As distinguished from monthly-paid employees who are assured of being paid for every day of the month, the provision of the Labor Code on holiday pay is principally intended to benefit a daily-paid employee who is normally bound by the principle of “no work no pay”. Before the advent of the Labor Code, they are not paid for unworked regular holidays.

We hope that this answers your query.

Please be informed that our opinion on the matter is strictly advisory and may not be invoked in any court of law or before any administrative body.

Thank you for writing.

Legal Service, DOLE

By the way, please note that the opinion contained in the reply is merely “advisory” and, for one reason or another, you may not necessarily agree that it’s correct. Nevertheless, credit must be given where it is due. Congratulations to the DOLE’s electronic portal team.

[Added: Please note that Congress enacted R.A. 9492, rationalizing the celebration of national holidays. See also Double Holiday (9 April 2020), Regular Holiday (10 April 2020, and Special Nonworking Day (11 April 2020: Computation of Holiday Pay.]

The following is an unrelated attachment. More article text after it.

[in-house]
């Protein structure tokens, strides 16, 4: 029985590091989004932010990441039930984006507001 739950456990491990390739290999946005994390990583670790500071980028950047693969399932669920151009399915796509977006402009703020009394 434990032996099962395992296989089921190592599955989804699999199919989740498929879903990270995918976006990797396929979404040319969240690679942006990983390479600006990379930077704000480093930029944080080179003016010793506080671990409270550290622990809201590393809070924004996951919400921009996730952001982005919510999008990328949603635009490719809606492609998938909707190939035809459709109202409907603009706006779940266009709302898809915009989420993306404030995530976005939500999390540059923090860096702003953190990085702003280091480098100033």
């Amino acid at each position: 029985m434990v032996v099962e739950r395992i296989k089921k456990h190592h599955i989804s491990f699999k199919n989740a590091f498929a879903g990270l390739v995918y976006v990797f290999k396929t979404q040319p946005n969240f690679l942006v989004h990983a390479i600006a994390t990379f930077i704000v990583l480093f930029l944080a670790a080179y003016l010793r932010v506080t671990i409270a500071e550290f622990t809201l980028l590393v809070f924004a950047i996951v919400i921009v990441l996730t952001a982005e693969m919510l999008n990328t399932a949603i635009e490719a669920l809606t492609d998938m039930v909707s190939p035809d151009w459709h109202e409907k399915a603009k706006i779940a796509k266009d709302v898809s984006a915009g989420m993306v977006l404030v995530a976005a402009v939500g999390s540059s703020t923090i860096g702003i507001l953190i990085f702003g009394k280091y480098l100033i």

129 thoughts on “Computation of Pay for Holidays: Regular, Special Non-Working, Special Working

  1. Avatarjeox henri

    Good Day!!

    Sir, i just to ask if there is an exact standard on how should the salary be counted, because i’m a bit confused with it comes on the counting of salary to be paid.

    Ex: my previous company was counting our salary according to the number of days that we have worked enclosed within the period of 1-15 days..

    While my current company have what they called “cut off period” where in they counted 15 days continuously (most of the time a week advance and we will get the pay day at the 15th) including Sunday (which is our rest day) Kinda weird and confused.

  2. Pingback: List of Remaining Holidays for 2011 (Starting August) | When In Manila

  3. AvatarJackie

    Hi, I would like to ask if an employee can have a holiday pay when she/he worked less than 8 hours on the day before the holiday? thank you…

    1. AvatarAngelie

      Just want to ask if the employee can avail the 30 percent rate for special holiday if she/he worked less than 8 hours?

      Thank you,

    2. Avatarlovely joy

      Hi, i would like to ask an employee can have a holiday pay when she/he can’t work before holiday? thank you